The new government in Baghdad can be said to include all the old faces involved in Iraq’s crisis—and it doesn’t even include the the defense or interior ministers yet, who are yet to be named.
Looking at the new government—in particular the new vice presidents and deputy parliamentary speakers—it is clear that parliament did not vote for a new government, but rather voted to legitimize the old faces of Iraq’s crises. No one can claim that this new government is a consensus government; it is one that reflects the magnitude of the crises and divisions that have beset Iraq. This suggests that Iraq’s politicians and leaders have not come to grips with the size of the crisis facing the country and that they are more interested in reaping the benefits of the international consensus regarding the importance of intervening in Iraq to address the threat of the Islamic State of Iraq and Syria (ISIS). What is happening in Iraq makes it clear these are not statesmen, politicians, leaders or political parties in any sense of the word; rather, they are groups that believe their interests are best served by securing their own selfish gains. It is clear from the figures that have been included in the government that everyone is seeking shelter from the storm.
As for the return of Ibrahim Al-Jaafari, Adel Abdul Mahdi, Osama Al-Nujaifi and Baqir Jabr Al-Zubeidi, this in itself is a crisis. It seems that Iraq today is not seeking to overcome crises, but to recycle them. The appointments of Iyad Allawi and Nuri Al-Maliki as vice presidents, and the appointment of Hoshyar Zebari as deputy prime minister, make it clear that the new Iraqi government is nothing more than a government of self-interest, not a technocratic, national unity or reconciliation government. This is a government where all the faces of Iraq’s previous crises have returned to haunt us again, on the basis that everyone is reassured, not on the basis of true participation to build a state and avoid future crises. Otherwise, how can we give Maliki the same post as Iyad Allawi, particularly after everything Maliki has done in Iraq?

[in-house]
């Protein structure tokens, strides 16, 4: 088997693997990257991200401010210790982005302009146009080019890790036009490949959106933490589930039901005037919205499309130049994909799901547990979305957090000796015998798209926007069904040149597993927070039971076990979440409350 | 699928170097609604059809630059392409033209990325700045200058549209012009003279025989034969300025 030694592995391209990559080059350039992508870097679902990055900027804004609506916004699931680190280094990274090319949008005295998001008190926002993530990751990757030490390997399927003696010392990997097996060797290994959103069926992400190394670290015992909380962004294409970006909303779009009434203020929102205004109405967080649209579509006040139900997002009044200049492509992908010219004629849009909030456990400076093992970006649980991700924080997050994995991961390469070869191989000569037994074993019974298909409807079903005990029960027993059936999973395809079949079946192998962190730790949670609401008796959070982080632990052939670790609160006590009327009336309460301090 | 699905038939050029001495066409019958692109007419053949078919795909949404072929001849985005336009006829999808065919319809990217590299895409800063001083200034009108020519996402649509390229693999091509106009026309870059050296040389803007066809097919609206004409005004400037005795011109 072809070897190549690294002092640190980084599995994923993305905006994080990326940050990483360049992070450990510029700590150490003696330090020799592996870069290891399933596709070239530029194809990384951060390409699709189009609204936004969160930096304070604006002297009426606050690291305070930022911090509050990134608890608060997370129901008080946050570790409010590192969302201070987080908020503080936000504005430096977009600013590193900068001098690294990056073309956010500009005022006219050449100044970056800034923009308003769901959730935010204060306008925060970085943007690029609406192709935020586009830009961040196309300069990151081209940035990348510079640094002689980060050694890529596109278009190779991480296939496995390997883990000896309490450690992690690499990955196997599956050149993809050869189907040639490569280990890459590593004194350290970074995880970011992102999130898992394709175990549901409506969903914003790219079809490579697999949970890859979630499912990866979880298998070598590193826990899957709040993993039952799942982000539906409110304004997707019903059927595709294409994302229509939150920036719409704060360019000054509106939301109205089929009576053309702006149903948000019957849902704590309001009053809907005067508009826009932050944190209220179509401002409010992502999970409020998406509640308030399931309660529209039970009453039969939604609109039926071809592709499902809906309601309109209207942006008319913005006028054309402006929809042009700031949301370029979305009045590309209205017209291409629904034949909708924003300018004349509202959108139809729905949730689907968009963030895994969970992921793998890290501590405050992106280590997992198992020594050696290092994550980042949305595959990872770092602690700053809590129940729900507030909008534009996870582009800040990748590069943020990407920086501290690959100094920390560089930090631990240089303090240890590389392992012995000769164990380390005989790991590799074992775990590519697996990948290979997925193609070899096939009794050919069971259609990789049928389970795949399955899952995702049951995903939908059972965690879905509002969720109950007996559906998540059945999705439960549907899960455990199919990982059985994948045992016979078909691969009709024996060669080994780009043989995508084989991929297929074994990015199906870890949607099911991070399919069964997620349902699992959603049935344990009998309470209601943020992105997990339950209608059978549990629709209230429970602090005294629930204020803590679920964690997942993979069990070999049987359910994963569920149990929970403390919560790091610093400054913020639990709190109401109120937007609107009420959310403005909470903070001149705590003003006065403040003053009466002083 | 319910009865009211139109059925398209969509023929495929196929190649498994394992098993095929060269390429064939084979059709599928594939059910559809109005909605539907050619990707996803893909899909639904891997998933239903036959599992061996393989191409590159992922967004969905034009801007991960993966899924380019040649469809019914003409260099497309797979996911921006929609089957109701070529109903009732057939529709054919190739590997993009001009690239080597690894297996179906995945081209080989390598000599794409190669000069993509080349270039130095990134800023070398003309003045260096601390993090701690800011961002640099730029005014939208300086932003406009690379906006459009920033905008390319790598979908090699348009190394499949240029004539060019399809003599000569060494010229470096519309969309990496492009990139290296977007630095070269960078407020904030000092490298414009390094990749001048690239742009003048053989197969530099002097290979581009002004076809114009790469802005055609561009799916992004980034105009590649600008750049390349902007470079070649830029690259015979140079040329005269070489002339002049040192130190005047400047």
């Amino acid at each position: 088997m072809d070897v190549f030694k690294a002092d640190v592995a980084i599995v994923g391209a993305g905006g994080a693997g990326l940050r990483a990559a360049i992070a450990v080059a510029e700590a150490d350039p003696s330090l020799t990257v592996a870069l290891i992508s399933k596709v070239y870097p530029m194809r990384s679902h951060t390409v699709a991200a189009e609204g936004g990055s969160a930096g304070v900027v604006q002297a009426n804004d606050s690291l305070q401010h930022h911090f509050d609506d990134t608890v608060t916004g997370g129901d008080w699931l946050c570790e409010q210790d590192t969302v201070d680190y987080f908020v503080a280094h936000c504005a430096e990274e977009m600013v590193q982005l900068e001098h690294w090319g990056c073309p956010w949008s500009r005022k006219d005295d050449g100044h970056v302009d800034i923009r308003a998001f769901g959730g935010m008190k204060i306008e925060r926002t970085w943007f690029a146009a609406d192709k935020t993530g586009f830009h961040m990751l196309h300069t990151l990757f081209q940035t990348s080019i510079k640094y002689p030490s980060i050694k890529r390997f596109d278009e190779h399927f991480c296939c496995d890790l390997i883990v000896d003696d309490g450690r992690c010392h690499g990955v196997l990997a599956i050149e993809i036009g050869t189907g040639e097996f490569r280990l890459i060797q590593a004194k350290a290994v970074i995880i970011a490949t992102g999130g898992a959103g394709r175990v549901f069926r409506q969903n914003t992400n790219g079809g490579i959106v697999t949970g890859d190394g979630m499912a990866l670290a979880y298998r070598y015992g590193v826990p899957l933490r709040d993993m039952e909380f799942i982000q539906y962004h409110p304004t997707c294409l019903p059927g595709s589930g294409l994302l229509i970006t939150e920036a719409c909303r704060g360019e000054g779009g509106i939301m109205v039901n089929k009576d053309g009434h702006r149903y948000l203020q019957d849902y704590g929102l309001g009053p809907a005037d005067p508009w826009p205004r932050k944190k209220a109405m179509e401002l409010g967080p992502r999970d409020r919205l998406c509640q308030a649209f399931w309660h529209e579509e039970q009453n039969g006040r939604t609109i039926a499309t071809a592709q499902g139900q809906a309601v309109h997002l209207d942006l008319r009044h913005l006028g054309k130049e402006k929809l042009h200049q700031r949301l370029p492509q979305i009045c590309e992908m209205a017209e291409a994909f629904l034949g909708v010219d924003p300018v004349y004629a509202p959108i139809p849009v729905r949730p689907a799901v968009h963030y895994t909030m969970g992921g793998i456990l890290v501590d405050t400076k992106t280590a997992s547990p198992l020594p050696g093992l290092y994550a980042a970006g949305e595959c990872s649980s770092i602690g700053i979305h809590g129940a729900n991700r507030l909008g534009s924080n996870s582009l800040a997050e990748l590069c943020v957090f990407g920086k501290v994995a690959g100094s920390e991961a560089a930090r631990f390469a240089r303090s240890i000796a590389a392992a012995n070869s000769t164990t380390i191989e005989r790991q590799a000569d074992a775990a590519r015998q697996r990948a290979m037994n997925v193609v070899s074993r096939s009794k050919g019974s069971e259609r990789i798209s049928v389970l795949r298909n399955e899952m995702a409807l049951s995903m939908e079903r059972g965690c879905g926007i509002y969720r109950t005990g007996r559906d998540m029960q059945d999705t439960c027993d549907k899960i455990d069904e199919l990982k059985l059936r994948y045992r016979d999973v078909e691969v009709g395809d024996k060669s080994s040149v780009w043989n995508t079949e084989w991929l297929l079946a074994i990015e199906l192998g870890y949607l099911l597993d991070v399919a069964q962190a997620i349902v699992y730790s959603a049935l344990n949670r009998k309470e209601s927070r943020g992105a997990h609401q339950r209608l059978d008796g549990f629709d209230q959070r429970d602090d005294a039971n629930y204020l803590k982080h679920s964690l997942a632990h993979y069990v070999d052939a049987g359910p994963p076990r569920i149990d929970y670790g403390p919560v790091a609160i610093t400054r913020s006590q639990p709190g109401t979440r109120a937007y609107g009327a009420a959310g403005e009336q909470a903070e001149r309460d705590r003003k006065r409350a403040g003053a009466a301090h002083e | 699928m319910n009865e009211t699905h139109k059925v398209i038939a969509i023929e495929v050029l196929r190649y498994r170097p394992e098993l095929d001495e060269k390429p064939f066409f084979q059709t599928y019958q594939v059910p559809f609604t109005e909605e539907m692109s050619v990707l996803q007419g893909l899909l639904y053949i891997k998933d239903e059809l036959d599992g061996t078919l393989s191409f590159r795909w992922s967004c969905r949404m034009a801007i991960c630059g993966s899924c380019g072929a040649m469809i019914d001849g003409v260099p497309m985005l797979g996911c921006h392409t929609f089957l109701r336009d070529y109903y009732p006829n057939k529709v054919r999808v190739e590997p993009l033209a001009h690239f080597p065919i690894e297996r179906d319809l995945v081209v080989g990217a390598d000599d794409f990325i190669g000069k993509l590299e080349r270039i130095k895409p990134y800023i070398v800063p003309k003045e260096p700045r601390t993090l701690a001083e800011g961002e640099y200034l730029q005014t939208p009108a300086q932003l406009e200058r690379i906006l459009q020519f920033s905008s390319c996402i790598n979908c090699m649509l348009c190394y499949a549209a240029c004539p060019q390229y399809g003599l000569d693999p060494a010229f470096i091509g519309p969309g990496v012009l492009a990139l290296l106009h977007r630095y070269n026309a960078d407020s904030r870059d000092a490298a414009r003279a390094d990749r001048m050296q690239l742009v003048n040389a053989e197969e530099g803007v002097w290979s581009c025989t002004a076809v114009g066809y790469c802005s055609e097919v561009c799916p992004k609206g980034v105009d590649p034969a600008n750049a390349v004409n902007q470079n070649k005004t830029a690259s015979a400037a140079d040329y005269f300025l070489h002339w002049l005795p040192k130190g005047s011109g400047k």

This all confirms the magnitude and the threat of the political and sectarian crisis currently taking place in Iraq, particularly as everyone is pursuing their own partisan interests and no one is looking out for Iraq as a whole.
This analysis of events in Iraq is backed up by Prime Minister Haider Al-Abadi’s inability to name new defense and interior ministers, which are among the most important ministerial portfolios today, particularly when taking into account the presence of ISIS and possible US military intervention. So how can Iraq’s politicians say they are committed to protecting and safeguarding the country from ISIS when they cannot even come to an agreement regarding who should head the defense and interior ministries?
Parliament’s voting to back this government—which includes these old faces of Iraqi crises—without the interior or defense ministers being appointed is like someone going to the store with the grocery list, but without any money or credit cards. So how can Iraq fight ISIS without a minister of interior or a minister of defense to lead this battle?
So, the new Iraqi government, and the faces and figures they contain, demonstrate the sheer magnitude of the crisis facing the country, as well as the magnitude of the mistrust between Iraq’s main segments. This is something that can only be address with genuine, not superficial, reconciliation.